In this paper I develop and present a unified account of information, misinformation, and disinformation and their interconnections. The unified account is rooted in Paul Grice’s notions of natural and non-natural meaning (in: Grice (ed) Studies in the way of words. Harvard University Press, Cambridge, pp 213–223, 1957) and a corresponding distinction between natural and non-natural information (Scarantino and Piccinini in Metaphilosophy 41(3):313–330, 2010). I argue that we can specify at least three specific kinds of non-natural information. Thus, as varieties of non-natural information there is intentionally non-misleading information, unintentionally misleading information—i.e. misinformation—and intentionally misleading information—i.e. disinformation. By shifting the focus from the truth-values of content to the intention/intentionality and misleadingness/non-misleadingness of that content I obtain a unified account that makes room for the potential misleadingness of true content (true disinformation), the potential non-misleadingness of false content (irony), and everything in between.
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For an overview of accounts of information other than semantic information see Adriaans (2012).
Fallis (2015) distinguishes between two ways in which something can acquire a function. A function can be acquired through evolution or through design where the designed function is intended or intentional. “Disinformation can acquire the function of misleading people in either of these two ways. Most forms of disinformation, such as lies and propaganda, are misleading because the source intends the information to be misleading. But other forms of disinformation, such as conspiracy theories and fake alarm calls, are misleading simply because the source systematically benefits from their being misleading” (Fallis 2015, p. 413).
That non-natural meaning is reduced to intentions is the reason why it is a mentalist account of meaning. Meaning is explained in terms of specific mental states.
MeaningNN is Grice’s notation for non-natural meaning.
“‘Truthful’ is used here as synonymous for ‘true’, to mean ‘representing or conveying true contents about the referred situation or topic.’ It is preferable to speak of ‘truthful data’ rather than ‘true data’ because the data in question may not be linguistic (a map, for example, is truthful rather than true) and because we have seen that ‘true data’ may give rise to a confusion, as if one were stressing the genuine nature of the data in question, not their positive alethic value” (Floridi 2005a, pp. 366–367).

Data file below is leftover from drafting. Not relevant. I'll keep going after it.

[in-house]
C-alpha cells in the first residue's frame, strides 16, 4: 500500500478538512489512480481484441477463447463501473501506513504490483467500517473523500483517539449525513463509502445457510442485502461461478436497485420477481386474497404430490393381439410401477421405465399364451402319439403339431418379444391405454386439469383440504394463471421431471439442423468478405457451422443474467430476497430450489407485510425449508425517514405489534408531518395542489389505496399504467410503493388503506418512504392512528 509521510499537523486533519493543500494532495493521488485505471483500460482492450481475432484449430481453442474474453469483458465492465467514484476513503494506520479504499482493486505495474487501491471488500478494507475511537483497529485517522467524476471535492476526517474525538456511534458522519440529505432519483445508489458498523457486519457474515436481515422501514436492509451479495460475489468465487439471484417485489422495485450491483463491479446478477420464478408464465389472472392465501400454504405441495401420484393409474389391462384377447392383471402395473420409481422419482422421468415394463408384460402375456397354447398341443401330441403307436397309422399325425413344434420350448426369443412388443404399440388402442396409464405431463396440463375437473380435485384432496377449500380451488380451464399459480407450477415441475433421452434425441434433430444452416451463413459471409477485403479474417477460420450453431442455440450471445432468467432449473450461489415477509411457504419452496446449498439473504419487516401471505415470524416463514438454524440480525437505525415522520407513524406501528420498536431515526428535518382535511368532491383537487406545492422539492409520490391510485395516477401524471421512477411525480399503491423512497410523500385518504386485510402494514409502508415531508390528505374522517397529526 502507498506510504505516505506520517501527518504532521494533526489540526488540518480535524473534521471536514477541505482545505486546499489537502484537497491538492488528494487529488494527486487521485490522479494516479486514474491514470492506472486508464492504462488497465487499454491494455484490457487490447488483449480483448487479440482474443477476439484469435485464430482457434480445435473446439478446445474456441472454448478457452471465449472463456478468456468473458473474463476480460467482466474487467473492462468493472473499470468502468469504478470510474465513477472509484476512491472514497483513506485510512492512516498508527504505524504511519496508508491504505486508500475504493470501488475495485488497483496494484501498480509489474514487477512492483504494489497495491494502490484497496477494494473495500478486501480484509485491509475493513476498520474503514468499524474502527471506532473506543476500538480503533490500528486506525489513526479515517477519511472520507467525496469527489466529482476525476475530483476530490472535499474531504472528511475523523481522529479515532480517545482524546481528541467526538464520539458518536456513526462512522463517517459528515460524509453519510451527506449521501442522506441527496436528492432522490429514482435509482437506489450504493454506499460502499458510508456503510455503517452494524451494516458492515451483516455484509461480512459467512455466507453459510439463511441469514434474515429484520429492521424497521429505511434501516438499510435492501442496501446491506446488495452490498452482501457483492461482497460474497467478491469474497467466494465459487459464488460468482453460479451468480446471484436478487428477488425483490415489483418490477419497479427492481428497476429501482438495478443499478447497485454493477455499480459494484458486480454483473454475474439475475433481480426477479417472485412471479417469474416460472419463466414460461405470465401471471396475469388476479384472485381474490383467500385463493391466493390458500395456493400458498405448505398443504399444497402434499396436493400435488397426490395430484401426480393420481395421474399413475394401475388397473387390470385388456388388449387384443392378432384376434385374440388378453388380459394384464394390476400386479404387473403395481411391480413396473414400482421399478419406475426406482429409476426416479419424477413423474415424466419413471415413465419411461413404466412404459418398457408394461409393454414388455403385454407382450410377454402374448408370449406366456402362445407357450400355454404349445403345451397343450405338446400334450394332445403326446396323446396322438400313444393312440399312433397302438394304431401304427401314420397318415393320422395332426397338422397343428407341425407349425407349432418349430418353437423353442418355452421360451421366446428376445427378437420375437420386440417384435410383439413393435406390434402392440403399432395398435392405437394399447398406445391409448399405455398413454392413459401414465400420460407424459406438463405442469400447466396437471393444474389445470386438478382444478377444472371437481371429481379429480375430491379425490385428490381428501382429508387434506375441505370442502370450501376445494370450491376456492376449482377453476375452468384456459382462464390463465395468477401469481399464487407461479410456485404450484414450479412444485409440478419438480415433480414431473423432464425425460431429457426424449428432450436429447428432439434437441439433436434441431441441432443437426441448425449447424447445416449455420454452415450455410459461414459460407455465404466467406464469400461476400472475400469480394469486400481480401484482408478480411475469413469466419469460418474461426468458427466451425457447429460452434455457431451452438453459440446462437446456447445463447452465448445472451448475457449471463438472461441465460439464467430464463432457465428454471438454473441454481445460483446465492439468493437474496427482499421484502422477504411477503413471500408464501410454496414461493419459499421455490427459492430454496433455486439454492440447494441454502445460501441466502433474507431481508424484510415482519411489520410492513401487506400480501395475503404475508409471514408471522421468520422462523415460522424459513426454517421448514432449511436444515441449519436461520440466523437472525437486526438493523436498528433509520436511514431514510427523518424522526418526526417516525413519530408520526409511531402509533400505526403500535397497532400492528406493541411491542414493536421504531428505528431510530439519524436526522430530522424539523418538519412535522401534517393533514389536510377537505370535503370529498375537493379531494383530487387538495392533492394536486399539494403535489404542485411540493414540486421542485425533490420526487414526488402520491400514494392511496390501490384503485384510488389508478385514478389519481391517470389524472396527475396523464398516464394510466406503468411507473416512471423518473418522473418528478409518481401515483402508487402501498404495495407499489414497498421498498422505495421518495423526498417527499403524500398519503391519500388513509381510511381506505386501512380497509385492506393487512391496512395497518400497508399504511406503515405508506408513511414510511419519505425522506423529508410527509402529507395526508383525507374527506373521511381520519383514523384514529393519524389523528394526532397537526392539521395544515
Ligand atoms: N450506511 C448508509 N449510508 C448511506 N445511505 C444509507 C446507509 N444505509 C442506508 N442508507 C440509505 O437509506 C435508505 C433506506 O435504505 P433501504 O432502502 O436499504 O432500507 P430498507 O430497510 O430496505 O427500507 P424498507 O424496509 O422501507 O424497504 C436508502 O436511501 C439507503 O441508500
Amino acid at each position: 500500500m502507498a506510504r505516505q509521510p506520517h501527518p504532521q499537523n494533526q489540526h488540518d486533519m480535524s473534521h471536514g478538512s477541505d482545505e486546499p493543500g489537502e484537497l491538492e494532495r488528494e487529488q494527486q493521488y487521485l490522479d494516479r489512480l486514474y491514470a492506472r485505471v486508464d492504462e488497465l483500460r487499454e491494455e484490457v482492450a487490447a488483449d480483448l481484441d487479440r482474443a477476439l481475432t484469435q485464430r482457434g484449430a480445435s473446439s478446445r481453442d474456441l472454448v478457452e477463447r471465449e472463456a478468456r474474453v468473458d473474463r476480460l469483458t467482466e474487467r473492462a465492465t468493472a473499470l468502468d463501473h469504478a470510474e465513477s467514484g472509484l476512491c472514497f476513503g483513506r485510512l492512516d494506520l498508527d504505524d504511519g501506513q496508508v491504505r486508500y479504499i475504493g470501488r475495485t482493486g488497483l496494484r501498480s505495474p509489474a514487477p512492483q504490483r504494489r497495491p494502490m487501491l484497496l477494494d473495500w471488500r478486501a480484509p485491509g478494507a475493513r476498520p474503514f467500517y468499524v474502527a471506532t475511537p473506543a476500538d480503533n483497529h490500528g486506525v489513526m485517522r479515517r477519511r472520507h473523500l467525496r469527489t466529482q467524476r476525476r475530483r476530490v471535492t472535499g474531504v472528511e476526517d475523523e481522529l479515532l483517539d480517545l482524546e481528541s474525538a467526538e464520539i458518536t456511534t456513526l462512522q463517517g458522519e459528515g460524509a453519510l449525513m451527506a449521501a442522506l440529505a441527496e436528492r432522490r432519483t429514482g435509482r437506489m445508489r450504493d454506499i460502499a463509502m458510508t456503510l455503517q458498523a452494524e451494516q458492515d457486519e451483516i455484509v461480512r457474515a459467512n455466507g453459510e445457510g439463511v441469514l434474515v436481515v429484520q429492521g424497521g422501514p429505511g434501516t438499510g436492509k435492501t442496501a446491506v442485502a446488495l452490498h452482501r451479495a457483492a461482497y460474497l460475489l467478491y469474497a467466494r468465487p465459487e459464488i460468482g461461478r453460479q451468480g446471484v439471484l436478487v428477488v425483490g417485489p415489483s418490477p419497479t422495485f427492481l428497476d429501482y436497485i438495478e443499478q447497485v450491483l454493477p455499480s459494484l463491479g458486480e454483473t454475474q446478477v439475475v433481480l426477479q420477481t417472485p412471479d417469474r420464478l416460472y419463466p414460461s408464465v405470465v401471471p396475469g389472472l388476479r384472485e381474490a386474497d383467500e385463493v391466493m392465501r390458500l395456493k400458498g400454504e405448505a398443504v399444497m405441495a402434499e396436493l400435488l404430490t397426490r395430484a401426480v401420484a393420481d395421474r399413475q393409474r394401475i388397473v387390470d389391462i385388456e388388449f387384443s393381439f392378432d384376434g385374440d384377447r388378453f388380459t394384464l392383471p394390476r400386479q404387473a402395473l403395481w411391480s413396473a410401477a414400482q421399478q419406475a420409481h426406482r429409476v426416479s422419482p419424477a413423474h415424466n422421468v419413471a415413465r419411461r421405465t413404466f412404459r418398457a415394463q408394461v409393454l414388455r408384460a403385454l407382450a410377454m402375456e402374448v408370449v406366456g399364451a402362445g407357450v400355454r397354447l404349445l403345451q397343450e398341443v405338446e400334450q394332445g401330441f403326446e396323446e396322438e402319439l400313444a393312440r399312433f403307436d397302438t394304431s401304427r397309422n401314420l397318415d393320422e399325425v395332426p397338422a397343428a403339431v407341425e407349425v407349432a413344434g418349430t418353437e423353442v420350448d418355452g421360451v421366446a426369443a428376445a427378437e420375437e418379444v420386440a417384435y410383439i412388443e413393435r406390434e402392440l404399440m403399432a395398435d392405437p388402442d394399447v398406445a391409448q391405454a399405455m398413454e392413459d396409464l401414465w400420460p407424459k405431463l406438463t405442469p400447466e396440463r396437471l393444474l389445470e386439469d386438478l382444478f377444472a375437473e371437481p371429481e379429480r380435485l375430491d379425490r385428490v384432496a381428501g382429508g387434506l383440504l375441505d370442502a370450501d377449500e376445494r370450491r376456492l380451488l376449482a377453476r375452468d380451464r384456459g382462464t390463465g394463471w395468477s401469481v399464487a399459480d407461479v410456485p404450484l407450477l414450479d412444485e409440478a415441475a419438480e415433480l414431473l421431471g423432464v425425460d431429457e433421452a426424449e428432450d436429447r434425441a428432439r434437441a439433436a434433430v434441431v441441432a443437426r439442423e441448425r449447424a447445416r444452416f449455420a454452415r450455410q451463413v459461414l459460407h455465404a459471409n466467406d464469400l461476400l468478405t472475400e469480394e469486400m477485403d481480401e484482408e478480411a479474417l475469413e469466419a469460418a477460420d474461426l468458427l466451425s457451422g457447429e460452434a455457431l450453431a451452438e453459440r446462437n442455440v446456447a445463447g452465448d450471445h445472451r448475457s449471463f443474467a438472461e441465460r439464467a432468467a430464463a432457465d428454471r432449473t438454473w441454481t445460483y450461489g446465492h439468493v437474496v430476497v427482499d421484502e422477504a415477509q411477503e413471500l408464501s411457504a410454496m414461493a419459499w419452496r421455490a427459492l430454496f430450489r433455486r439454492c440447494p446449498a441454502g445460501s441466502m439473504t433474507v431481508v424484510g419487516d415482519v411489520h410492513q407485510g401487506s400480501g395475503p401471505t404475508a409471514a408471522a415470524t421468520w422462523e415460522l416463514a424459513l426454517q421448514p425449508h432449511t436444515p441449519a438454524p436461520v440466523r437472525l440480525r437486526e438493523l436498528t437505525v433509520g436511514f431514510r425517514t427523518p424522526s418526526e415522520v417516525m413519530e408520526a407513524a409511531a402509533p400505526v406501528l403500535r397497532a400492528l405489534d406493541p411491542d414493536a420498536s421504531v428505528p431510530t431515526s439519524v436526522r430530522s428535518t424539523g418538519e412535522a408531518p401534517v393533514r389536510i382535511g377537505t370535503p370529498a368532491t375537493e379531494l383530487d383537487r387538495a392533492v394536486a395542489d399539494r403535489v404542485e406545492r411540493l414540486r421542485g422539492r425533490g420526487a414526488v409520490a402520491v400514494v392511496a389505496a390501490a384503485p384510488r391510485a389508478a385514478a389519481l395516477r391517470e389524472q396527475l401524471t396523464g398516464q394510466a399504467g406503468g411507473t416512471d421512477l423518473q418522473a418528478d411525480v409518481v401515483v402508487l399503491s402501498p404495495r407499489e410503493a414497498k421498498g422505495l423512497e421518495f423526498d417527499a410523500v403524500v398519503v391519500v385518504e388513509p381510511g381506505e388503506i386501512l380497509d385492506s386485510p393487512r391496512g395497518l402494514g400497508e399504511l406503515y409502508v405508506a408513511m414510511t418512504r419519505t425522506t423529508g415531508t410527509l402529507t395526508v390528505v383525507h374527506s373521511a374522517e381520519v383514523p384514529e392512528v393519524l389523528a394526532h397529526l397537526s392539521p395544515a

Implicatures need not be misleading. They need neither be false, nor render the utterance, ambiguous, complicated, or suggestive. Most of the time implicatures are generated, worked out, and understood without difficulty and without being misleading.
Floridi (2011) does offer a theory of truth within his own ontological understanding of philosophy of information. However, this theory—called The Correctness Theory of Truth—does not figure as a part of the discussions regarding a truth requirement for information.
Aside from the acknowledgement that naturalization of intentionality is needed.
Fox paraphrases Grice’s categories of maxims into a briefer list of four maxims: “(1) Be as informative (but no more so) than is required for the current purposes of the exchange. (2) Be truthful. (3) Be relevant. (4) Be brief, clear, and orderly” (Fox 1983, p. 128).
The notion of meaning that Dretske alludes to is Grice’s (1957) notion of non-natural meaning (cf. Sect. 2). According to Dretske, semantic information is equivalent to Grice’s notion of natural meaning (cf. Sect. 2). Thus, the signals about events and the informational content are instances of natural meaning, whereas non-natural meaning is ascribed to the signals and the informational content by agents in order to make sense of the signals—i.e., in order to understand them.
This picture (cf. Floridi 2005b) does reflect the written definitions of information, misinformation, and disinformation that Floridi (2005b, 2011) offers. In the written definitions, information (as well-formed, meaningful, and truthful data) is contrasted with misinformation (as well-formed meaningful and false data). Disinformation is then the kind of misinformation that is intended to deceive.
Irony is stated as an example of conversational implicature in Logic and Conversation (Grice 1967). According to Grice, irony comes about by flouting the first maxim of quality—i.e., the utterer says something that s/he believes to be false, but does it in such a way that the hearer can work it out whereby it is not misleading.
Instructional information can be described as drawings of how to build, repair, or do something—possibly with some writing of the form ‘Do A, then B, then C, etc.’ as well. In short, it refers to imperative instructions, manuals, and the like (Floridi 2005b).
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I wish to thank Jens-Erik Mai, Erik J. Olsson, Jack Andersen, Patrick Blackburn, Laura Skouvig, Don Fallis, Gualtiero Piccinini, and Fred Adams for comments, improvements, and guidance.
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Søe, S.O. A unified account of information, misinformation, and disinformation. Synthese 198, 5929–5949 (2021). https://doi.org/10.1007/s11229-019-02444-x
- Philosophy of information